# Triple DES

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General | |
---|---|

First published | 1998 (ANS X9.52) |

Derived from | DES |

Cipher detail | |

Key sizes | 168, 112 or 56 bits (Keying option 1, 2, 3 respectively) |

Block sizes | 64 bits |

Structure | Feistel network |

Rounds | 48 DES-equivalent rounds |

Best public cryptanalysis | |

Lucks: 2^{32} known plaintexts, 2^{113} operations including 2^{90} DES encryptions, 2^{88} memory; Biham: find one of 2^{28} target keys with a handful of chosen plaintexts per key and 2^{84} encryptions |

In cryptography, **Triple DES** is the common name for the Triple Data Encryption Algorithm (TDEA) block cipher defined in each of:

- ANS X9.52-1998
*Triple Data Encryption Algorithm Modes of Operation*^{[1]} - FIPS PUB 46-3
*Data Encryption Standard (DES)*(withdrawn^{[2]}) - NIST Special Publication 800-67
*Recommendation for the Triple Data Encryption Algorithm (TDEA) Block Cipher* - ISO/IEC 18033-3:2005
*Information technology — Security techniques — Encryption algorithms — Part 3: Block ciphers*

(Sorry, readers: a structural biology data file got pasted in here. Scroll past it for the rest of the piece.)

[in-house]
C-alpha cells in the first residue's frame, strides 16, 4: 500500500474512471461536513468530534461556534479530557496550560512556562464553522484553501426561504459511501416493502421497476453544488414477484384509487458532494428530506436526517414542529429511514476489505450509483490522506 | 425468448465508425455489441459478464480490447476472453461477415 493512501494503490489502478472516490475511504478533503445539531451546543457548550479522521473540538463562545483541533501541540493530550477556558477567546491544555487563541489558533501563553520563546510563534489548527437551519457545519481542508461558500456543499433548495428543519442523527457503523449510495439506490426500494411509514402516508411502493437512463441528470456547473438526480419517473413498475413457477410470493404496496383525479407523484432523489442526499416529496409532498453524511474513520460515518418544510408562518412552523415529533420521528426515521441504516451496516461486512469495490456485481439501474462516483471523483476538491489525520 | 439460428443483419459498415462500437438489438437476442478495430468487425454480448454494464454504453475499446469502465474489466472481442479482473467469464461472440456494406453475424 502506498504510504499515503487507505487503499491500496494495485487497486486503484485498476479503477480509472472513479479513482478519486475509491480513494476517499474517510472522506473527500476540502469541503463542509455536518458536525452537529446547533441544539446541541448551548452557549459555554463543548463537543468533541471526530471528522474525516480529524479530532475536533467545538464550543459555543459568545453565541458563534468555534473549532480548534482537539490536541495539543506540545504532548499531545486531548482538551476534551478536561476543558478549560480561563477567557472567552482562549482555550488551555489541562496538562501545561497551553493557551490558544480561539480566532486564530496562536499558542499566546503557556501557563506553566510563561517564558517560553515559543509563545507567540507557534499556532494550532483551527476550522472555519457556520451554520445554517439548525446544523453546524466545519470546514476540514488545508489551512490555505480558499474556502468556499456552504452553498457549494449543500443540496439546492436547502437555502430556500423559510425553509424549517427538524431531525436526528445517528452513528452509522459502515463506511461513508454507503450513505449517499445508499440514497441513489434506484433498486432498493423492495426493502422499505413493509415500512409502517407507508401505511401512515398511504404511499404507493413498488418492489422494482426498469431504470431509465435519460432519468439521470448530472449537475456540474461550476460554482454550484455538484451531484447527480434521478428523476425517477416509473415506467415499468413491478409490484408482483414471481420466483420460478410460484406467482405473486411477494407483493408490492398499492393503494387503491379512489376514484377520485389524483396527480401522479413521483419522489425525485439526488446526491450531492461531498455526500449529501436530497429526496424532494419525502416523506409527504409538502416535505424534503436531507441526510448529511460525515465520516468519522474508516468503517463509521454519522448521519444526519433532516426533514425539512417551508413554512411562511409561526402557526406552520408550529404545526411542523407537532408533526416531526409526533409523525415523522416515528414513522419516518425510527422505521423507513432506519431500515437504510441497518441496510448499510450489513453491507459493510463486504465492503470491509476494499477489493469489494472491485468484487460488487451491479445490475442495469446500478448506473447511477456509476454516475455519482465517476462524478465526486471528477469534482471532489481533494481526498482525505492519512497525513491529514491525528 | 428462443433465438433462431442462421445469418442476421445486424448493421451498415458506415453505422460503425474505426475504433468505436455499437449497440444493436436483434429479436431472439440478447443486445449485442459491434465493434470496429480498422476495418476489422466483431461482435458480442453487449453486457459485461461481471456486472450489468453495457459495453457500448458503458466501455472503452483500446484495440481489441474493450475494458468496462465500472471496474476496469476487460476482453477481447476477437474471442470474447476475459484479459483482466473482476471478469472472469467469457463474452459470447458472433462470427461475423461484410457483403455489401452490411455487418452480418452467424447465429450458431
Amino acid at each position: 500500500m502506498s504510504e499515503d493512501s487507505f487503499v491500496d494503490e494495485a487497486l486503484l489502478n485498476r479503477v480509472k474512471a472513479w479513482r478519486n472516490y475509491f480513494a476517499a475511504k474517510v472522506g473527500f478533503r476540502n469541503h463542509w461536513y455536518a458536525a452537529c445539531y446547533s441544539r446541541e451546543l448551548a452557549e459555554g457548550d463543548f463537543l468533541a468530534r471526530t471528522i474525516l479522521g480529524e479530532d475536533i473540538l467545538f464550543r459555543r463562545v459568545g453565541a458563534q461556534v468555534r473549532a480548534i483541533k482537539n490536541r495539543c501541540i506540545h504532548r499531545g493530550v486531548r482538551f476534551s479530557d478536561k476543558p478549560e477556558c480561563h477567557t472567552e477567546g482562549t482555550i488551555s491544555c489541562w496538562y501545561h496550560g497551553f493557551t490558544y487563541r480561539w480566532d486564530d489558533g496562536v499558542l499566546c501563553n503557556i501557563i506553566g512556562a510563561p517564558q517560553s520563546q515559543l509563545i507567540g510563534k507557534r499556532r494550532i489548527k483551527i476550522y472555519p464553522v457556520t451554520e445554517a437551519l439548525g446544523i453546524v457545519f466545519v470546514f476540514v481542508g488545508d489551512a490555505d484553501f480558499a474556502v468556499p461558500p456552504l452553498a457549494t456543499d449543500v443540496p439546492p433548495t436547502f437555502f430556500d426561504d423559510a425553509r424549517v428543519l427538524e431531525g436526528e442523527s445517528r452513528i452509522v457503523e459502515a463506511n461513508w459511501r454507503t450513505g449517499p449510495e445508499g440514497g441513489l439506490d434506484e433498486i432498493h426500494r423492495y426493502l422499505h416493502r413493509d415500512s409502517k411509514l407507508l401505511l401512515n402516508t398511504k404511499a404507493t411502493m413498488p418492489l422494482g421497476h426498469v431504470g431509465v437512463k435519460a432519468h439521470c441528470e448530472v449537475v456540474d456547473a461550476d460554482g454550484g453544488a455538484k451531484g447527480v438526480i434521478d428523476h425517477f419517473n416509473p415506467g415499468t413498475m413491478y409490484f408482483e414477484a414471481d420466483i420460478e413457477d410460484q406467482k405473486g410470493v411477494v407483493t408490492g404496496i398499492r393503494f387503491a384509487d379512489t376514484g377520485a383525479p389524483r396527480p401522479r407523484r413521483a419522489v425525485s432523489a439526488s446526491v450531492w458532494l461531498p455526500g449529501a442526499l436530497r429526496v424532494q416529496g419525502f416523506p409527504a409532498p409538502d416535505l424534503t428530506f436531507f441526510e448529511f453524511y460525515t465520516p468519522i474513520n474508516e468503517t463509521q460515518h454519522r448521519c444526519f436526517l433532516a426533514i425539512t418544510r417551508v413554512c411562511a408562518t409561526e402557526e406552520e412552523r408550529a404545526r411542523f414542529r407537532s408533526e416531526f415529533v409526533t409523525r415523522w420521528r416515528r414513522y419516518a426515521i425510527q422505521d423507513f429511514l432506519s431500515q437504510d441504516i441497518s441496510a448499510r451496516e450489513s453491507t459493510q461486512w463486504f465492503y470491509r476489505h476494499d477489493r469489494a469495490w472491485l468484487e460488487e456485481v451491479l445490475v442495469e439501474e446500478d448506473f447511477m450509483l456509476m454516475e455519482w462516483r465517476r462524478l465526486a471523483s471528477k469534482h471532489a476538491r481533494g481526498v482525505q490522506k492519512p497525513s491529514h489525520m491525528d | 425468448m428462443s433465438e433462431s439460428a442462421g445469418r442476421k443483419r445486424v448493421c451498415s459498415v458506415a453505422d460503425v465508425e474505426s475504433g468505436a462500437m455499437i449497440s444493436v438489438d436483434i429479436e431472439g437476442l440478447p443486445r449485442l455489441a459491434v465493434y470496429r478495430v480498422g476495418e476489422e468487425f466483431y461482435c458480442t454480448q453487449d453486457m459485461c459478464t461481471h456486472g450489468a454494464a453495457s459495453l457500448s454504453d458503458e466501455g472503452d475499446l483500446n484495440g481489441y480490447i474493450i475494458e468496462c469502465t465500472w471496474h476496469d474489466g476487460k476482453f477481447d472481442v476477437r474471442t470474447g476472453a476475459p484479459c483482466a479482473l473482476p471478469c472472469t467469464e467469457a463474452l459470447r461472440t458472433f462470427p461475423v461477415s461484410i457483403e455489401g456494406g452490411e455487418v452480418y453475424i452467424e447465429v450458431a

It is so named because it applies the Data Encryption Standard (DES) cipher algorithm three times to each data block.

Triple DES provides a relatively simple method of increasing the key size of DES to protect against brute force attacks, without requiring a completely new block cipher algorithm.

## Contents |

## [edit] Name of the algorithm

The earliest standard that defines the algorithm (ANS X9.52, published in 1998) describes it as the "Triple Data Encryption Algorithm (TDEA)" — i.e. three operations of the Data Encryption Algorithm specified in ANSI X3.92 — and does not use the terms "Triple DES" or "DES" at all. FIPS PUB 46-3 (1999) defines the "Triple Data Encryption Algorithm (TDEA)", but also uses the terms "DES" and "Triple DES". It uses the terms "Data Encryption Algorithm" and "DES" interchangeably, including starting the specification with: